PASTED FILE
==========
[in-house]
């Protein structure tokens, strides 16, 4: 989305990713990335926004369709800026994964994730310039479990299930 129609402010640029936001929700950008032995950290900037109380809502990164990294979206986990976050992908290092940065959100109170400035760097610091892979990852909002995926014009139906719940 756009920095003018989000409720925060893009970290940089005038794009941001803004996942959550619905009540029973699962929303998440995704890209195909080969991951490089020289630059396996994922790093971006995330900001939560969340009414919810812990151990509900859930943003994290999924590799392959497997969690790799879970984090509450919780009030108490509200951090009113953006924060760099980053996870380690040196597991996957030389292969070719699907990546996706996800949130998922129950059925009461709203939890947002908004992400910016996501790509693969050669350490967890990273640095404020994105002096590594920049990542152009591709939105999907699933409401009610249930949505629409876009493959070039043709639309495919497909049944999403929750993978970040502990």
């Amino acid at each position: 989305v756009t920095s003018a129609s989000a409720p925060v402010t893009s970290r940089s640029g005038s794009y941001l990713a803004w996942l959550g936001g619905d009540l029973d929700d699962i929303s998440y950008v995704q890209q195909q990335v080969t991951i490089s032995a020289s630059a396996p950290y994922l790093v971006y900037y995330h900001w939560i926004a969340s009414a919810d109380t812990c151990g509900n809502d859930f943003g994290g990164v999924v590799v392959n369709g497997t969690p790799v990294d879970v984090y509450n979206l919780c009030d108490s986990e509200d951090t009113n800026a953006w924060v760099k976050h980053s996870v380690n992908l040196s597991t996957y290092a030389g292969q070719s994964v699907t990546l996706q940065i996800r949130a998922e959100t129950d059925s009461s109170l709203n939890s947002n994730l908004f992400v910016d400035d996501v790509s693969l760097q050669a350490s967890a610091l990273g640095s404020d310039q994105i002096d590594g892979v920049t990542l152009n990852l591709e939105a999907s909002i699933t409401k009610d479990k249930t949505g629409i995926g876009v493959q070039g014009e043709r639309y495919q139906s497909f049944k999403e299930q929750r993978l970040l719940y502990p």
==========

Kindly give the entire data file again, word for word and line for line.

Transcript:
[in-house]
């Protein structure tokens, strides 16, 4: 989305990713990335926004369709800026994964994730310039479990299930 129609402010640029936001929700950008032995950290900037109380809502990164990294979206986990976050992908290092940065959100109170400035760097610091892979990852909002995926014009139906719940 756009920095003018989000409720925060893009970290940089005038794009941001803004996942959550619905009540029973699962929303998440995704890209195909080969991951490089020289630059396996994922790093971006995330900001939560969340009414919810812990151990509900859930943003994290999924590799392959497997969690790799879970984090509450919780009030108490509200951090009113953006924060760099980053996870380690040196597991996957030389292969070719699907990546996706996800949130998922129950059925009461709203939890947002908004992400910016996501790509693969050669350490967890990273640095404020994105002096590594920049990542152009591709939105999907699933409401009610249930949505629409876009493959070039043709639309495919497909049944999403929750993978970040502990």
């Amino acid at each position: 989305v756009t920095s003018a129609s989000a409720p925060v402010t893009s970290r940089s640029g005038s794009y941001l990713a803004w996942l959550g936001g619905d009540l029973d929700d699962i929303s998440y950008v995704q890209q195909q990335v080969t991951i490089s032995a020289s630059a396996p950290y994922l790093v971006y900037y995330h900001w939560i926004a969340s009414a919810d109380t812990c151990g509900n809502d859930f943003g994290g990164v999924v590799v392959n369709g497997t969690p790799v990294d879970v984090y509450n979206l919780c009030d108490s986990e509200d951090t009113n800026a953006w924060v760099k976050h980053s996870v380690n992908l040196s597991t996957y290092a030389g292969q070719s994964v699907t990546l996706q940065i996800r949130a998922e959100t129950d059925s009461s109170l709203n939890s947002n994730l908004f992400v910016d400035d996501v790509s693969l760097q050669a350490s967890a610091l990273g640095s404020d310039q994105i002096d590594g892979v920049t990542l152009n990852l591709e939105a999907s909002i699933t409401k009610d479990k249930t949505g629409i995926g876009v493959q070039g014009e043709r639309y495919q139906s497909f049944k999403e299930q929750r993978l970040l719940y502990p």